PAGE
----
Dove has teamed up with Nike to create a scientifically proven set of coaching tools to build body confidence in girls aged between 11 and 17 years old.

And it couldn’t come at a better time. According to Dove’s research, puberty exacts a punishing price on teenage girls, with 45% of them dropping out of sports due to body dissatisfaction. With the launch of Body Confident Sport, an online coaching program designed to help build body confidence in girls globally, Dove strives to correct that dangerous trend. Low confidence tends to start when girls reach adolescence, which is when they begin to experience significant changes to their bodies. As they move and play sports, this can leave them feeling exposed and vulnerable to judgment for what their bodies can and can’t do, and also how they look.

And who better to support the campaign than globally recognized tennis star Venus Williams and artistic gymnast Laurie Hernandez. At a press event announcing the program Tuesday morning at Nike’s headquarters in NYC, tennis star Williams said she has witnessed coaches telling their female athletes to eat restricted meals, and that she has been personally criticized for her physique throughout her career.

“I was once being interviewed by a reporter who commented how I had gained weight. I looked at him and asked, ‘Where did I gain weight?’ He asked me again if I had gained weight and I responded the same way. He retracted the question,” Williams said.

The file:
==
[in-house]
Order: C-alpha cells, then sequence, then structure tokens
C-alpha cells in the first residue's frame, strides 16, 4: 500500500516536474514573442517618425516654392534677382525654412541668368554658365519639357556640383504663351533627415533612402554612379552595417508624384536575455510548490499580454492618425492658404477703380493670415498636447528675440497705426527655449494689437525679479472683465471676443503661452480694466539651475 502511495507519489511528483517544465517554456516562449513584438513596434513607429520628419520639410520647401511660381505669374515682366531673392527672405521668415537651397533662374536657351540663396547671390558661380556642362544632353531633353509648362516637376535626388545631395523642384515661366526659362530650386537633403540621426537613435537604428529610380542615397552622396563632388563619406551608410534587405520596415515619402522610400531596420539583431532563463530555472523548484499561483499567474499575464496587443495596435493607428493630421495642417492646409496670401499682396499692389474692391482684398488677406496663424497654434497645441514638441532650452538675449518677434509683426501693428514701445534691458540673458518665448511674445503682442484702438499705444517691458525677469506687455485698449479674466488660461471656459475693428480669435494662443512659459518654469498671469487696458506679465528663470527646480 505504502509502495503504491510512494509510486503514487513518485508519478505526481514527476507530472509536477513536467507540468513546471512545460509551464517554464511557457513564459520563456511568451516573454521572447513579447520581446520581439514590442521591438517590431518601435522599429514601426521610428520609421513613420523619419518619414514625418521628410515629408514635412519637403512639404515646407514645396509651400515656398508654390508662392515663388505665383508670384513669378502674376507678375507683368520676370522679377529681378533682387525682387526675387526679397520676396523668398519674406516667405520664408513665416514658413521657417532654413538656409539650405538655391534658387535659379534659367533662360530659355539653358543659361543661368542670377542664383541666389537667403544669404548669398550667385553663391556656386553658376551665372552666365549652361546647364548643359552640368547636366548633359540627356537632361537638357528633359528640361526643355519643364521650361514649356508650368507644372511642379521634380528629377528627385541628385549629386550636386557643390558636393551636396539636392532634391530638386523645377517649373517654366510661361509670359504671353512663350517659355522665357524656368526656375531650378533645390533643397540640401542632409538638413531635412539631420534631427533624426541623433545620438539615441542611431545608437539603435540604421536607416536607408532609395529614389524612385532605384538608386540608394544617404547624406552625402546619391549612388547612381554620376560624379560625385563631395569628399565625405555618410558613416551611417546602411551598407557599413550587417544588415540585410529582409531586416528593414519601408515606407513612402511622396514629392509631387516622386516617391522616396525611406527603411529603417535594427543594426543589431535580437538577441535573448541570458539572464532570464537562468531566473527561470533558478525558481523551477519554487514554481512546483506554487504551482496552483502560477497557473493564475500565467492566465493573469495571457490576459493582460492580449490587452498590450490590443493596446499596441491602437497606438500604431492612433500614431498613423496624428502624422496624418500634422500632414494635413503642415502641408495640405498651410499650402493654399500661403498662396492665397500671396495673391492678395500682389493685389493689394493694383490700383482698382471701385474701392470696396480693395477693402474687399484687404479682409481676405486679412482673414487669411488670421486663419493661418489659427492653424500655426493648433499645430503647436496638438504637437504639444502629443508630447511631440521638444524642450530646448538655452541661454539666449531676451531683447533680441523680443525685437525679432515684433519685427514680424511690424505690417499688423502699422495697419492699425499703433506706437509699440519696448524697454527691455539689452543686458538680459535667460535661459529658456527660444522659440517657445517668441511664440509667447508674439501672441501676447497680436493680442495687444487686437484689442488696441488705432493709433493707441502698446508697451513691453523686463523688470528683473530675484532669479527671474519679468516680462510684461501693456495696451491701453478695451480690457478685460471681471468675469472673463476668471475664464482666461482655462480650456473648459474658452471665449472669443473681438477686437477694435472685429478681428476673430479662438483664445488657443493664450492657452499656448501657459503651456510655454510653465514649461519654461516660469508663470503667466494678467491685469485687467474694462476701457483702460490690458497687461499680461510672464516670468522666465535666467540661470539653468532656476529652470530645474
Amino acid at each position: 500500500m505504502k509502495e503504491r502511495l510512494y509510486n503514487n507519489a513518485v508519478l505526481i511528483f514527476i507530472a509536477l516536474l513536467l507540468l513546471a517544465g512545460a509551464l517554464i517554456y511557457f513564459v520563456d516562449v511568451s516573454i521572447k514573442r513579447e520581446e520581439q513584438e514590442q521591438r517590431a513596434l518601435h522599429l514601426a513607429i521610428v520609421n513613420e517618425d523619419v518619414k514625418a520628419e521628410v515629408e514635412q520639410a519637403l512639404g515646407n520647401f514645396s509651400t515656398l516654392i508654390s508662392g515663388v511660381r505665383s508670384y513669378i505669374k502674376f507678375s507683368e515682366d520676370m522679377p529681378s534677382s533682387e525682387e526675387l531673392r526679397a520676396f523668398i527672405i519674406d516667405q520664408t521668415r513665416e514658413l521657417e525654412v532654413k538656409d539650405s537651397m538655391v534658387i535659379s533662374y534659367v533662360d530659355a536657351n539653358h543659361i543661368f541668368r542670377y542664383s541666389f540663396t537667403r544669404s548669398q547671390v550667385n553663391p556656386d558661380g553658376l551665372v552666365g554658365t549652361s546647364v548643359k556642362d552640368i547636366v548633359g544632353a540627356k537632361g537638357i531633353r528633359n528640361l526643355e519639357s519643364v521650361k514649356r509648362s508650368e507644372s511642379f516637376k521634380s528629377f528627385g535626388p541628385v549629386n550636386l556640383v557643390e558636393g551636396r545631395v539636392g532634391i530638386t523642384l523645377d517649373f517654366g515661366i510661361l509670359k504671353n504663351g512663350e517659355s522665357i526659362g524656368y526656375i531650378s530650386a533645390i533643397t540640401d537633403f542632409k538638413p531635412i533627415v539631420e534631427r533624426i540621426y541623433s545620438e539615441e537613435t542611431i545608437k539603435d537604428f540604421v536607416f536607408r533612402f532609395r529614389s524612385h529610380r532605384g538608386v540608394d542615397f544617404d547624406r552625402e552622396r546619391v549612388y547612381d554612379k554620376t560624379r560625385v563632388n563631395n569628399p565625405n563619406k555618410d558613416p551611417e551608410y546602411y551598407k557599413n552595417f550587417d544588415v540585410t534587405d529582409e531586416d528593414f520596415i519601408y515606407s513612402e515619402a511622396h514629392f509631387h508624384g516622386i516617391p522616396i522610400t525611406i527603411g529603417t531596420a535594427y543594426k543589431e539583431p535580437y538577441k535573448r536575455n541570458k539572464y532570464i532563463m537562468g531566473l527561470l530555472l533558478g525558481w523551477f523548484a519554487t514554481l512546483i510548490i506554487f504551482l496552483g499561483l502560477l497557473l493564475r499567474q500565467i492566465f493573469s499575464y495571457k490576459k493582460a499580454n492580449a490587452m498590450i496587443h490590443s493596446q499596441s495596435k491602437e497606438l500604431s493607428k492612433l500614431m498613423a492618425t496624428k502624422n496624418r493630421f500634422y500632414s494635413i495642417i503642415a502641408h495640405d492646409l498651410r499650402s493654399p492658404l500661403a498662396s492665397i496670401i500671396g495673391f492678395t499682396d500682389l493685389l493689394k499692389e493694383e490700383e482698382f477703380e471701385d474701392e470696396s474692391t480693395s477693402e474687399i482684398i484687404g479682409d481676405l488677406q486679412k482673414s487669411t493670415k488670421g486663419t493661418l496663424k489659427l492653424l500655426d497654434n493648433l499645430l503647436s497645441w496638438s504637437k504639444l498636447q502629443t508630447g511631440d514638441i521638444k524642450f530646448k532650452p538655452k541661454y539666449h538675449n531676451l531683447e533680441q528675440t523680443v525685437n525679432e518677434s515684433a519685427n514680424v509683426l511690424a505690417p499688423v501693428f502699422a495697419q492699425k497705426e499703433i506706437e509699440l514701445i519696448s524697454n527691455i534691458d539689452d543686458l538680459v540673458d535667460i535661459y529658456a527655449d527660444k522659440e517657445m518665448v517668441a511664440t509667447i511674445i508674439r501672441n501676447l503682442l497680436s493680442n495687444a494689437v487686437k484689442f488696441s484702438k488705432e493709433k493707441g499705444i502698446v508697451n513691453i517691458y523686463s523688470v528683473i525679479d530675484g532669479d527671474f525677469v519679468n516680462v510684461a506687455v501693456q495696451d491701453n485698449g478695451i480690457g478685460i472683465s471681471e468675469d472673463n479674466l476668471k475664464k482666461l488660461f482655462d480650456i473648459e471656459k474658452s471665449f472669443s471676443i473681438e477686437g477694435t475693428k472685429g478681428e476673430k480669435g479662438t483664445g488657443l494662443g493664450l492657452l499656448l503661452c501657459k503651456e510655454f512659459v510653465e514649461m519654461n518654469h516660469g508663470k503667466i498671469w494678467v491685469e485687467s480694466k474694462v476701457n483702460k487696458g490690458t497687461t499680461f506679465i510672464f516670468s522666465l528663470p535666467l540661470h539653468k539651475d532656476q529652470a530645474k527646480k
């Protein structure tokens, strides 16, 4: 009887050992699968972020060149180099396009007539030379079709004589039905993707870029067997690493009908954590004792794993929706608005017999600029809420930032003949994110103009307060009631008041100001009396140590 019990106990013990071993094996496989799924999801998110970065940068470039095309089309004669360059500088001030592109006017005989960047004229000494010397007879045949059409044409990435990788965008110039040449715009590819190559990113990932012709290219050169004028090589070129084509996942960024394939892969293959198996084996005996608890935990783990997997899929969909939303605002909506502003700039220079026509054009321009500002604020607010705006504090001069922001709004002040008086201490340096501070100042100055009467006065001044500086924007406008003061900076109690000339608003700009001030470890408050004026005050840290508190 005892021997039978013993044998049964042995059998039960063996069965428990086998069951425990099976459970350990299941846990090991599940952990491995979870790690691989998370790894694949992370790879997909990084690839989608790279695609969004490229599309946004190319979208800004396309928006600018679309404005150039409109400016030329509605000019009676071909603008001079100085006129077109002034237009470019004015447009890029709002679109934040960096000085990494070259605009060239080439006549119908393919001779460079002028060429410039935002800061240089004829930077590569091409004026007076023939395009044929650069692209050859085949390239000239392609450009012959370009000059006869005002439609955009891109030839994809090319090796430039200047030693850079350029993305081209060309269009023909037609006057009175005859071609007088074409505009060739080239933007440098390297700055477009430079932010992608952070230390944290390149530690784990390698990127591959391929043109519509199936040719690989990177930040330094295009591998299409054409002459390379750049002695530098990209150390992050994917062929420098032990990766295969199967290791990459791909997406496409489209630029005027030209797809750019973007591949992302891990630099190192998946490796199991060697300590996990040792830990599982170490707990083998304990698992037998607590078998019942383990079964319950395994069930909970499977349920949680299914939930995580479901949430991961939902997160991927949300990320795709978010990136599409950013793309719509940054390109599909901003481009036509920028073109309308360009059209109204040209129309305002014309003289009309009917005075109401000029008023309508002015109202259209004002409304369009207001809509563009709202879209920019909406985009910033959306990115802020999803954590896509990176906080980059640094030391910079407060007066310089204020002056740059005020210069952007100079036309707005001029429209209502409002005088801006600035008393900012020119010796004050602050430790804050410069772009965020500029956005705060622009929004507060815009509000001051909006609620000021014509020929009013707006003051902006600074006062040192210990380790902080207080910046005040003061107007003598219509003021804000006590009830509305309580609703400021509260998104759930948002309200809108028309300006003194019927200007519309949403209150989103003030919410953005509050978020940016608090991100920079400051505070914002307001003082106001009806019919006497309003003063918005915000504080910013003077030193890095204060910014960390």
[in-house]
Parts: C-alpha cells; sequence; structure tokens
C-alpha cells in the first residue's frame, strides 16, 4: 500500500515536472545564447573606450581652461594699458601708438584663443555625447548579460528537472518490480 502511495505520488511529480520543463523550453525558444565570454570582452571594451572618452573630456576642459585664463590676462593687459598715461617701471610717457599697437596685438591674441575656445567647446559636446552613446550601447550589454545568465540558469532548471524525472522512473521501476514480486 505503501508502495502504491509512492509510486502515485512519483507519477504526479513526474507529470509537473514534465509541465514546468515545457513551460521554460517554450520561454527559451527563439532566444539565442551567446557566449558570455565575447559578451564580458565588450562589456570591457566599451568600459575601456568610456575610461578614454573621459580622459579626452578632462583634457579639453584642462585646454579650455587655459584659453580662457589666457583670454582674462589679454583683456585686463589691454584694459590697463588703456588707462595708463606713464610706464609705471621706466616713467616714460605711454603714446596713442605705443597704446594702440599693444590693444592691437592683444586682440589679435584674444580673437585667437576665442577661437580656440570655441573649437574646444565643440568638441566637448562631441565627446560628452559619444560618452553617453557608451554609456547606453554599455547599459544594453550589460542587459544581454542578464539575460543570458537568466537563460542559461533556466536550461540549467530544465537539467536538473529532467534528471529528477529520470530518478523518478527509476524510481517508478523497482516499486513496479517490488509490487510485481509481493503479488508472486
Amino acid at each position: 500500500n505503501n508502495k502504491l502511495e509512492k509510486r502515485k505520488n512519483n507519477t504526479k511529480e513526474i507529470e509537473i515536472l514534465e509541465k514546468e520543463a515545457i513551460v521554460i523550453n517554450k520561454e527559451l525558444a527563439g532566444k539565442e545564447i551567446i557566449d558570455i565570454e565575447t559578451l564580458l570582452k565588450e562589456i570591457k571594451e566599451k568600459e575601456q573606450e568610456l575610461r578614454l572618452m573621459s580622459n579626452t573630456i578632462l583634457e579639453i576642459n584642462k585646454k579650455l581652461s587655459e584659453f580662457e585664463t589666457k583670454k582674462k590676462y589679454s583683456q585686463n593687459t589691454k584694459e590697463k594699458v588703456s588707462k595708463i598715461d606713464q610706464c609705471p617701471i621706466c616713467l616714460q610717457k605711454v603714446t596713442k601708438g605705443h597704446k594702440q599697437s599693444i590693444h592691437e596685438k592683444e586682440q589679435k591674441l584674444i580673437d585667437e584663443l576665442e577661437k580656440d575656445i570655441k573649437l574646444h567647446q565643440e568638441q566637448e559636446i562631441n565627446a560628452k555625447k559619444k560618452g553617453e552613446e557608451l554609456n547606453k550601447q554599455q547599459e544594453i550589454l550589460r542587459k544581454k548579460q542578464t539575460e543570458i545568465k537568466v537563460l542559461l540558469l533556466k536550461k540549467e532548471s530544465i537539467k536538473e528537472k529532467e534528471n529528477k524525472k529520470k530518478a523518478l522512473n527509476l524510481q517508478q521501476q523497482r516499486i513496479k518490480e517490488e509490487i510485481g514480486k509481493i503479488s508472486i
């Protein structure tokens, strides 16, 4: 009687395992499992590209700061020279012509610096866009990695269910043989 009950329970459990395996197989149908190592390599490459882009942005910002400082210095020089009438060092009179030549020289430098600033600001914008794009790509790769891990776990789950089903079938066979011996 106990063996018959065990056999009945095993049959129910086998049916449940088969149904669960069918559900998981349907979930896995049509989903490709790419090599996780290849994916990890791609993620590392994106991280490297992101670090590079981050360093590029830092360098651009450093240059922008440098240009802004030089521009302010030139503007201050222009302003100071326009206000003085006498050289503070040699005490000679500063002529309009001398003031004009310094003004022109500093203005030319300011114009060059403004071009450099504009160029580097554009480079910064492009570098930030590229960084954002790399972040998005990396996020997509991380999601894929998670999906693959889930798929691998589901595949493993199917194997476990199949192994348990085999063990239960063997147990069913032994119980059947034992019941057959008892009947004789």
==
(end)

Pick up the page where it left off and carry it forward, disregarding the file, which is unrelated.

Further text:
Hernandez, who won the silver medal for the balance beam in the 2016 Summer Olympics and a gold medal in the Team Event that same year said she had suffered from eating disorders and body confidence issues during her career. She is optimistic about how the new Body Confident Sport program will support young athletes.

Some surprising stats that came to light during the development of the program:

  • 67% of girls have or have considered dropping out of sports because of body confidence issues, while 45% have—twice the rate of boys.
  • 48% of girls in the U.S. dropping out of sports were told they don’t have the right body for sports; 56% were objectified or judged on their physical appearance.
  • 61% of girls would be interested in hearing from coaches about body confidence education.
  • 83% of girls in the U.S. say their coach was the reason they felt more confident.

Williams’ recent Instagram post says it best, where she intentionally spotlights the word “body” to focus on the message she, Dove, and Nike are looking to impart. “Every body that inspired you has felt insecure. We succeed because some body believed in us. Some body encouraged me to be confident in my body. And that changed everything.”